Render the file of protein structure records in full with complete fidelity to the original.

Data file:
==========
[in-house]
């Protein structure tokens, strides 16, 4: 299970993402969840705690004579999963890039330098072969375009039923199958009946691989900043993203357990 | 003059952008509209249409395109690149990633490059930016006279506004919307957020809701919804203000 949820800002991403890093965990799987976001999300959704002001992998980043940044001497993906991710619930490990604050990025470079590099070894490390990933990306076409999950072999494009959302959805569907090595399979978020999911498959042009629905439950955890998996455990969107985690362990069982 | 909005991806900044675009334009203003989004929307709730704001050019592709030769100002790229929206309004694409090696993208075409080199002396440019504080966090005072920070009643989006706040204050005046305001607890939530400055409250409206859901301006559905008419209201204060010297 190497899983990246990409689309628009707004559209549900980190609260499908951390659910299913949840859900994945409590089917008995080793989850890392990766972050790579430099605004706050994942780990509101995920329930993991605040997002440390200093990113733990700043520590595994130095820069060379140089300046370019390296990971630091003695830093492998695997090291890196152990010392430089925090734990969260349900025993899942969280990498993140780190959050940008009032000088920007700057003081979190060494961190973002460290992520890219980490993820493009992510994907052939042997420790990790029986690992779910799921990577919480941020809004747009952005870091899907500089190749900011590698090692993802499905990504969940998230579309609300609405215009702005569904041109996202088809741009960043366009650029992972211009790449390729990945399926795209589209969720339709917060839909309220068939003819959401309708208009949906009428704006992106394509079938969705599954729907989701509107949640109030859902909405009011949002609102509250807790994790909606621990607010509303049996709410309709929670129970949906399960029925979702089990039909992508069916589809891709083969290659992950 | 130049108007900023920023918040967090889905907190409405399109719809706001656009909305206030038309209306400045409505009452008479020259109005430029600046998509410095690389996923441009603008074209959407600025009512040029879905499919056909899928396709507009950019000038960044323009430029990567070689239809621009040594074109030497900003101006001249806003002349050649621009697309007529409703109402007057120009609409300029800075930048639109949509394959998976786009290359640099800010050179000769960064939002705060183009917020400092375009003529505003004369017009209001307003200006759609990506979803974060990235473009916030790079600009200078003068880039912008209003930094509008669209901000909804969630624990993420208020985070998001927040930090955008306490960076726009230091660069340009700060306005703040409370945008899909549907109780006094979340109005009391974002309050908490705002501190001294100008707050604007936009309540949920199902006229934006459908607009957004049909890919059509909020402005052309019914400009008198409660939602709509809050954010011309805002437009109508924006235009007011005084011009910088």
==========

[in-house]
């Protein structure tokens, strides 16, 4: 299970993402969840705690004579999963890039330098072969375009039923199958009946691989900043993203357990 | 003059952008509209249409395109690149990633490059930016006279506004919307957020809701919804203000 949820800002991403890093965990799987976001999300959704002001992998980043940044001497993906991710619930490990604050990025470079590099070894490390990933990306076409999950072999494009959302959805569907090595399979978020999911498959042009629905439950955890998996455990969107985690362990069982 | 909005991806900044675009334009203003989004929307709730704001050019592709030769100002790229929206309004694409090696993208075409080199002396440019504080966090005072920070009643989006706040204050005046305001607890939530400055409250409206859901301006559905008419209201204060010297 190497899983990246990409689309628009707004559209549900980190609260499908951390659910299913949840859900994945409590089917008995080793989850890392990766972050790579430099605004706050994942780990509101995920329930993991605040997002440390200093990113733990700043520590595994130095820069060379140089300046370019390296990971630091003695830093492998695997090291890196152990010392430089925090734990969260349900025993899942969280990498993140780190959050940008009032000088920007700057003081979190060494961190973002460290992520890219980490993820493009992510994907052939042997420790990790029986690992779910799921990577919480941020809004747009952005870091899907500089190749900011590698090692993802499905990504969940998230579309609300609405215009702005569904041109996202088809741009960043366009650029992972211009790449390729990945399926795209589209969720339709917060839909309220068939003819959401309708208009949906009428704006992106394509079938969705599954729907989701509107949640109030859902909405009011949002609102509250807790994790909606621990607010509303049996709410309709929670129970949906399960029925979702089990039909992508069916589809891709083969290659992950 | 130049108007900023920023918040967090889905907190409405399109719809706001656009909305206030038309209306400045409505009452008479020259109005430029600046998509410095690389996923441009603008074209959407600025009512040029879905499919056909899928396709507009950019000038960044323009430029990567070689239809621009040594074109030497900003101006001249806003002349050649621009697309007529409703109402007057120009609409300029800075930048639109949509394959998976786009290359640099800010050179000769960064939002705060183009917020400092375009003529505003004369017009209001307003200006759609990506979803974060990235473009916030790079600009200078003068880039912008209003930094509008669209901000909804969630624990993420208020985070998001927040930090955008306490960076726009230091660069340009700060306005703040409370945008899909549907109780006094979340109005009391974002309050908490705002501190001294100008707050604007936009309540949920199902006229934006459908607009957004049909890919059509909020402005052309019914400009008198409660939602709509809050954010011309805002437009109508924006235009007011005084011009910088």